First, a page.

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Remembered Today:

worst kept grave I've seen


auchonvillerssomme

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I feel it would be better if this man's headstone was removed to another cemetery. Either that or the local authority might be able to complete some works?

Very sad...

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I feel it would be better if this man's headstone was removed to another cemetery.

Very sad...

Remove the headstone, then you have to remove the man!

Logistic and costly nightmare.

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[quote name='kaisersoffensive' date='Oct 14 2007, 06:41 PM' post='779773'

Bravo Lynz

But then not many people would argue with you. :ph34r:

God you make me sound like an evil scotswumman. I may look scary but my bark is worse than my bite! Seriously get something done about those graves. It may not be your place but what if everyone that walks past says that? Action speaks louder than words!

Lynz

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auchonvillerssomme

Dont worry Lynz its being looked at. I'm taking a trip over again this week.

Mick

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I suspect that in at least some cases the local authority is the one responsible for the headstones being laid flat in the first place.

A number of years ago, I was photographing the headstone of william Ormsby VC MM who is buried in Dewsbury, and the family memorial of Horace Waller VC in the same cemetery. The local (Calderdale?) council had been round the cemetery placing notices on stones which had failed a stability test which informed next of kin or plot lease holders that unless steps were taken by individuals to render the memorials safe within a certain time frame (90 days from date of notice iirc), the council would take the appropriate action, which might include dismantling and removal of the headstone. In practice this only meant the laying flat of the stone. Dewsbury is the only cemetery in which I have seen notices of this nature but I am sure, judging by the number of neatly laid out memorials, that this has happened the length and breadth of the country.

As for those stones which have been vandalised, I can never understand why anyone would put such considerable effort into destroying something. I leave out the argument about the beauty of some memorials, because clearly this is lost on those who wreck and smash, but the effort involved in toppling a ton of granite has to be a huge one. I would love to see that effort channeled into something much more useful, and for those who do it, much more rewarding.

Last time I was at Reddish Cemetery the gravestone of Joseph Lister VC was propped and lashed to stop it falling, as were many others in the cemetery, so it would seem that different authorities take a differing view on what constitutes "rendering a memorial safe".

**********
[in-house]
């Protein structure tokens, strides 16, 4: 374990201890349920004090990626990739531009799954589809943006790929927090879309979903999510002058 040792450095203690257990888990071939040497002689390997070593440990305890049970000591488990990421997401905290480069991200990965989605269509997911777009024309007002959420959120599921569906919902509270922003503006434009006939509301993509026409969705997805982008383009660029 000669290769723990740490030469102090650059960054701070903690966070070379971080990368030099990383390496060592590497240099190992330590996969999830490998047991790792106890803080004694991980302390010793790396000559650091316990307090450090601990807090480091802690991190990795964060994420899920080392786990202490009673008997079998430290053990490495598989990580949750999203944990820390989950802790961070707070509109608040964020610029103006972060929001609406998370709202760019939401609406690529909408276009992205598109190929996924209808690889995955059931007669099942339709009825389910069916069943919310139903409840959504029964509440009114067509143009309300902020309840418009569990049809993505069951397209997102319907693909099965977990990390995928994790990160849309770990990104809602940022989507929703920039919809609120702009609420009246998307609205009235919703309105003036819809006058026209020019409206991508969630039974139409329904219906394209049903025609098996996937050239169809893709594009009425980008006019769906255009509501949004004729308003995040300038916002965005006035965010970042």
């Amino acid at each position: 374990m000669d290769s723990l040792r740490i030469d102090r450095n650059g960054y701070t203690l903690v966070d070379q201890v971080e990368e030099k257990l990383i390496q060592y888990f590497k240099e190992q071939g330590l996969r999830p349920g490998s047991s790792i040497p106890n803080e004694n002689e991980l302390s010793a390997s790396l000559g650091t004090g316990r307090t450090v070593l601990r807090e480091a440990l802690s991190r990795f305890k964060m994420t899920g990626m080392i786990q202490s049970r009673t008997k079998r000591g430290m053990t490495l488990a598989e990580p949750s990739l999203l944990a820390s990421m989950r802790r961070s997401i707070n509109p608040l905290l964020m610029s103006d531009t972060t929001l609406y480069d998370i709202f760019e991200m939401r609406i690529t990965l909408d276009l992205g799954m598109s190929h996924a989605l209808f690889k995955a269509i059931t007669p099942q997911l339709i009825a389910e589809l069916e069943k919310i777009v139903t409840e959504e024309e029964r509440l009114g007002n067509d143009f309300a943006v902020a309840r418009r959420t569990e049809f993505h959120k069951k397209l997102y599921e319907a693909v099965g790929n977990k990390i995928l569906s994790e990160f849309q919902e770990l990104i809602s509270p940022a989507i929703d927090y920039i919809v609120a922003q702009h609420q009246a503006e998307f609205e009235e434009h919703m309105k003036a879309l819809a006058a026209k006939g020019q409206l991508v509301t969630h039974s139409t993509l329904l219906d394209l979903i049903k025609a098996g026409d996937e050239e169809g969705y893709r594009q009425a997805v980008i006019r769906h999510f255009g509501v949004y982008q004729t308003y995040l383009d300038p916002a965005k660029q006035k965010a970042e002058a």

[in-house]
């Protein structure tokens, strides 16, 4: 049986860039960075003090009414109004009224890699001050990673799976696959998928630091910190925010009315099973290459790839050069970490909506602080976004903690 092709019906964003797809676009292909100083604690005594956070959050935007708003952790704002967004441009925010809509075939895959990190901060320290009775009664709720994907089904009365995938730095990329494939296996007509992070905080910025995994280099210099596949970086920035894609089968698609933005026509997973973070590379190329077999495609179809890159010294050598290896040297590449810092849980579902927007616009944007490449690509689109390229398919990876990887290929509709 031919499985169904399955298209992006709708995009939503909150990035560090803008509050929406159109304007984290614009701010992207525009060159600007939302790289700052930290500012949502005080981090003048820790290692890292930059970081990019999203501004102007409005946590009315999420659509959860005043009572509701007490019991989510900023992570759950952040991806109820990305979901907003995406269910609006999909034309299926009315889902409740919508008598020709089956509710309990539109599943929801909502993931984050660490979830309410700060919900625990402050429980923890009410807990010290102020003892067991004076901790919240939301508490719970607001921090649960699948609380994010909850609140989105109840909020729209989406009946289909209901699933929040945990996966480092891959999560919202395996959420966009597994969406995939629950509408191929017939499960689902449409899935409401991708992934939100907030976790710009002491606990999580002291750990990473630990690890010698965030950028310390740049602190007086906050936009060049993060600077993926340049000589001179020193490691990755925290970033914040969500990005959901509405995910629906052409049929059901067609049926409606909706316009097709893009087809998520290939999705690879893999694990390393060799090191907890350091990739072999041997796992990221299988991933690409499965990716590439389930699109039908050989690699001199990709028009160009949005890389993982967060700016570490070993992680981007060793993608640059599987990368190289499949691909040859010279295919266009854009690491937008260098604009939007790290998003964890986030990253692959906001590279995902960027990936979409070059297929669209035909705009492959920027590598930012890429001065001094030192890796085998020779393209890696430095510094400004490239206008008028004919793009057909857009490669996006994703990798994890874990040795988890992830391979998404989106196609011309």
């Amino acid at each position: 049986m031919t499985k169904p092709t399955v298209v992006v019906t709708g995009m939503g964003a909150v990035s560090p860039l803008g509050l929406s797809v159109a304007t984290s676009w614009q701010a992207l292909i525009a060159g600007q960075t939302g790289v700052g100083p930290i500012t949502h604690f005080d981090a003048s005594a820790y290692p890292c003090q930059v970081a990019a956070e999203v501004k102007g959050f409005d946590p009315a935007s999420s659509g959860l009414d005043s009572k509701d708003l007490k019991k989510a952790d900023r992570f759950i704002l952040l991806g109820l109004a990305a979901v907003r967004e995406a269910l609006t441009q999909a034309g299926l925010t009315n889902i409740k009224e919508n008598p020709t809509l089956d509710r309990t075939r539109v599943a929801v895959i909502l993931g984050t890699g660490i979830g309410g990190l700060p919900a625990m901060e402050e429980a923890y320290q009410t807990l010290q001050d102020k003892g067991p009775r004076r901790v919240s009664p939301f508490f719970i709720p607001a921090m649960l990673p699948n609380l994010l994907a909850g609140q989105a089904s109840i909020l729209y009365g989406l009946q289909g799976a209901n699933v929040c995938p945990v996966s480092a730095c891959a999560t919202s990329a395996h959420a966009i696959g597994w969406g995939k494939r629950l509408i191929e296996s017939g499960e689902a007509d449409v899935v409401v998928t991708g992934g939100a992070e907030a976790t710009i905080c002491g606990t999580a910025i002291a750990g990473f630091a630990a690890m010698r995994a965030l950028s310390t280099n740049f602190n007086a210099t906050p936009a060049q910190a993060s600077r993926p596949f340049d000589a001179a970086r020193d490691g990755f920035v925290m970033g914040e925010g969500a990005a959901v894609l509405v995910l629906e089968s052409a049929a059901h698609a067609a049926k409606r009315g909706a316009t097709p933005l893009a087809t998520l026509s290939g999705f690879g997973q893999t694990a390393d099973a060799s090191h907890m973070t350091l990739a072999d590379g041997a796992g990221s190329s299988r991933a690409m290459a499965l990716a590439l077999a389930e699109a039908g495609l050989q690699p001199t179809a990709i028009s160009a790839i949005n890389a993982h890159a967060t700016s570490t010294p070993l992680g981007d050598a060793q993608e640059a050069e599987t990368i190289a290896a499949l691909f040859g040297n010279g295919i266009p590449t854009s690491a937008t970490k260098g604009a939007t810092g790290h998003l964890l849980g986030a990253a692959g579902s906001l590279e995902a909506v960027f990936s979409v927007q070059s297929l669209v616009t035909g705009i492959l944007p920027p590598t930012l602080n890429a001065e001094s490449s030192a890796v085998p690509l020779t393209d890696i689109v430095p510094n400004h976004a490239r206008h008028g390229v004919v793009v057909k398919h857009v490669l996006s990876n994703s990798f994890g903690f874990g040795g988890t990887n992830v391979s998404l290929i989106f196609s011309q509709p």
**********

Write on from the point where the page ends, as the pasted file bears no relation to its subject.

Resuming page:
Thanks,

Nigel

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The local (Calderdale?) council had been round the cemetery placing notices on stones which had failed a stability test which informed next of kin or plot lease holders that unless steps were taken by individuals to render the memorials safe within a certain time frame (90 days from date of notice iirc)

Dewsbury comes under the jurisdiction of Kirklees Council.

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have a look at this, the jewish cemetery at phillips park manchester.

the cwgc stone for lionel fleet is flat to the ground, I emailed the cwgc expecting to have it re-erected, but a chap telephoned me and told me they have had to cement it flat to the ground because it has been broken four times,

the rest of the jewish part of the cemetery looks like a bomb site, I cant get to the bottom to what has happened, I don't think they will admit it has been vandalised

how very sad

maggy

http://i95.photobucket.com/albums/l137/mar...lionelfleet.jpg

http://i95.photobucket.com/albums/l137/mar...hillipspark.jpg

There is no excuse for desecration of any grave, but could there be another explanation why this gravestone is laid flat. I remember reading that gravestones are laid flat in some jewish cemeteries. Saying that looking at the 2nd picture this claerly isn't the case, I would have to say that the offenders need something doen to them, as it takes some force to tople stones of such size such as can be seen in the picture. I wonder if contacting he local Jewsh Community (such as the Beth Din) would make a difference.

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CWGC's ploy re laying the Jewish headstone flat is perfectly understandable.